Bank of America: Look Elsewhere For Gains
Helen is a member of The Motley Fool Blog Network -- entries represent the personal opinion of the blogger and are not formally edited.
Bank of America (NYSE: BAC) made news in March after the company announced that it was launching a pilot program that would allow some homeowners currently at risk of foreclosure to remain in their homes as renters. Under the program, which began that week, less than 1,000 borrowers would be allowed to transfer the title of their homes to Bank of America and have their mortgage debt forgiven. Bank of America would then allow them to rent their homes for up to three years, charging rents at or below the current market rate.
Bank of America launched its test program in Arizona, Nevada and New York. The bank targeted homeowners at “considerable risk” of foreclosure. This definition includes people that owe more than their home is worth, have exhausted all loan modification programs and have been delinquent on their mortgage payments for more than 60 days. At minimum, this will ensure that homeowners behind on their mortgages will pay something rather than just riding out the 4-6 months it takes from when you stop paying on your mortgage until the house is seized. It should also help improve the homeowners’ credit scores, making the recovery process easier and faster than if a full eviction would go on record.
I think this is an extraordinary move, even if it does remind me of an episode of the television show “House of Lies” that aired earlier this year. In the episode, which was called, “Gods of Dangerous Financial Instruments,” a group of consultants tell a major bank that its executives can give themselves the massive bonuses they were used to pre-recession if they extended special loan terms to a select few. They called it a “grab and switch” and likened it to the way a person can get his wallet boosted on the subway by paying more attention to the person who bumped into him that the accomplice picking its pocket.
This may not be the case here, but the coincidence is uncanny. It makes me wonder what is going on that we can’t see. What we do know is that Bank of America is still planning on shrinking its balance sheet in an effort to streamline its operations and focus more on its core businesses. Bank of America CEO Brian Moynihan is reportedly trying to cut costs in response to the low interest rates and new regulations that are strangling the company’s revenues.
One of the ways it is doing this is by selling some of its foreign credit card operations. Earlier last year, Bank of America sold its $8.6 billion Canadian credit card operations, plus a few other assets and liabilities, to Toronto Dominion Bank. Then, the company sold its Spanish consumer credit card operations to Apollo Global Management in August 2011 and more recently it has announced that it would be selling its Irish credit card operations to the same.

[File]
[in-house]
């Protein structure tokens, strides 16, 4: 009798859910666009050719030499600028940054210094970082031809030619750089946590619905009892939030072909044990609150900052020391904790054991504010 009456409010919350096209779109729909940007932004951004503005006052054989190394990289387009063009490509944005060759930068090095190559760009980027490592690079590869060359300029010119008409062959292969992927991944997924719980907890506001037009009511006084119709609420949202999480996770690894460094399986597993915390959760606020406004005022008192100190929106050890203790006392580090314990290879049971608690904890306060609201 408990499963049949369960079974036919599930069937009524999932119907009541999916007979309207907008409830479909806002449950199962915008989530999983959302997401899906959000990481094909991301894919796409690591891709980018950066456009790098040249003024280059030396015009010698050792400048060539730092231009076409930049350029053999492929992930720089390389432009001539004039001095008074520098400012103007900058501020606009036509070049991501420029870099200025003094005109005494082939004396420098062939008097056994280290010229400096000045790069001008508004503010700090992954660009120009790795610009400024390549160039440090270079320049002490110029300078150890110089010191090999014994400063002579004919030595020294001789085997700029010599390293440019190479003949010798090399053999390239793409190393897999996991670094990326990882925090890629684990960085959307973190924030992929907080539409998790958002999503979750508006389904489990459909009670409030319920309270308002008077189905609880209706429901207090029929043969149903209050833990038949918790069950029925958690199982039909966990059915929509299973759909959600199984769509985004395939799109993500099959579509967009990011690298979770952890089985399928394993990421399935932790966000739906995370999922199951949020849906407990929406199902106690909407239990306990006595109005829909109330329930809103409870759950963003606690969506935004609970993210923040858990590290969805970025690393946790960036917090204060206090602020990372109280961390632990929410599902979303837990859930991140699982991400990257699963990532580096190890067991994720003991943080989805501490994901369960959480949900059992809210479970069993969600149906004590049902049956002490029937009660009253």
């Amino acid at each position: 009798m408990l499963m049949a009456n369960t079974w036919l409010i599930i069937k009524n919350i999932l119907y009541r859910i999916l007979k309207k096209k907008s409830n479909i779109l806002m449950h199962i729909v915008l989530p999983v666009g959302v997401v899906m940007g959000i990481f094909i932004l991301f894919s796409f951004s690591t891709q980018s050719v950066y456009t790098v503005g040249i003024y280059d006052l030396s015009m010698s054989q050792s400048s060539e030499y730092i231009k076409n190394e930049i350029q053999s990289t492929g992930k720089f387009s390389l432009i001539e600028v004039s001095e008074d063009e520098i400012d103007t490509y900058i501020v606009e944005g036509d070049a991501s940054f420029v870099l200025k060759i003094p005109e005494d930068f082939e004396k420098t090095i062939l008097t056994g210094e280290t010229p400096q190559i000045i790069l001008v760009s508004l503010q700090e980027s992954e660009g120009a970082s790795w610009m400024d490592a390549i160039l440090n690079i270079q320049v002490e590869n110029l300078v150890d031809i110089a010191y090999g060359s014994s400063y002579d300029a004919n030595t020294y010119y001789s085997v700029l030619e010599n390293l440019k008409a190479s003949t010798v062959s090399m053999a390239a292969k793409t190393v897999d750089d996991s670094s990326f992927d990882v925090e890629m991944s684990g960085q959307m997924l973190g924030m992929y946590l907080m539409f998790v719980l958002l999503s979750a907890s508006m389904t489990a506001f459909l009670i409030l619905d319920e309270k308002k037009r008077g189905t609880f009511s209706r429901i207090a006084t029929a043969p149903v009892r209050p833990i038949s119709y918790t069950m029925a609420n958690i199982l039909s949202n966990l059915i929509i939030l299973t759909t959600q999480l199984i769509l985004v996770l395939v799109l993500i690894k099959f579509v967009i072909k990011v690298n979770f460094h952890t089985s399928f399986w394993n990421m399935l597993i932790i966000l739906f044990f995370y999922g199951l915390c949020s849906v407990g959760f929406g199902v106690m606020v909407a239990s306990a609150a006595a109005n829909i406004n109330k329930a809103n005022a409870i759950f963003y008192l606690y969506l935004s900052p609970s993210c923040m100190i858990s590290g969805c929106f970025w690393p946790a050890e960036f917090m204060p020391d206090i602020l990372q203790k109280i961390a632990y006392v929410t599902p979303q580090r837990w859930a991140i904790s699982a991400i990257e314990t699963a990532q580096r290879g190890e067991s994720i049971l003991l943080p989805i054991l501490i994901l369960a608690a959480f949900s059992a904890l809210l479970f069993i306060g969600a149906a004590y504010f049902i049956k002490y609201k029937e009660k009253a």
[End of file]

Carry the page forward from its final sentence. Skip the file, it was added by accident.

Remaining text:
Bank of America is also trimming its workforce in a bid to reduce its operating expenses by $5 billion before the end of 2014. While it has not yet said as to exactly how many jobs will be cut in the restructuring, it is expected to eliminate roughly 30,000 jobs over the next few years. The exact numbers should be finalized next month.
As it stands, Bank of America looks like a gamble to me. While the company is priced low relative to its future earnings and has better than average revenue growth, it has massive debt, with an debt to equity ratio is currently at 2.71, which is higher than its peers, on average. The company has a weak net profit margin which, at 6.40%, trails its industry’s mean net profit margin. Plus, Bank of America’s share price isn’t exactly encouraging. It has performed poorly with regard to its stock price, going from $13.58 on March 23, 2011 to just $9.60 at the close of trading on March 22, 2012 – a loss of roughly 30%. In comparison, the market actually gained 9.61% over the same period.
Competitor Citigroup (NYSE: C) is in a little bit of a better position. The company may have missed passing the Fed’s stress test by 0.1%, but its cash flow increased over 20% and has shown increased credit quality lately coupled with higher capital levels and a general increase in corporate lending. While it has lost a little in its quarterly earnings per share lately, it is on track to rebound this year and its fiscal earnings per share showed an improvement from last year ($3.61 vs. $3.50). The company recently traded at just over $37 a share and is priced low relative to its future earnings.
Rival JP Morgan Chase (NYSE: JPM) is positioned even better. It has shown strong profit margin increases, beating its industry’s average in terms of both gross and net profit margins. JP Morgan is also trending an increasing return on equity. The company also completely annihilated the Fed’s stress test, earning the right to increase its dividends not once but twice since the financial crisis hit. At roughly $45 a share, JP Morgan is also priced low relative to its future earnings.
I’m not sure what Bank of America is up to – maybe nothing – but I’d rather put my money in a company like JP Morgan because I can see a positive trend and understand why it’s there. There really isn’t anything in Bank of America’s profile that I find exciting or encouraging. The company could turn things around, but for now my money is on JP Morgan.
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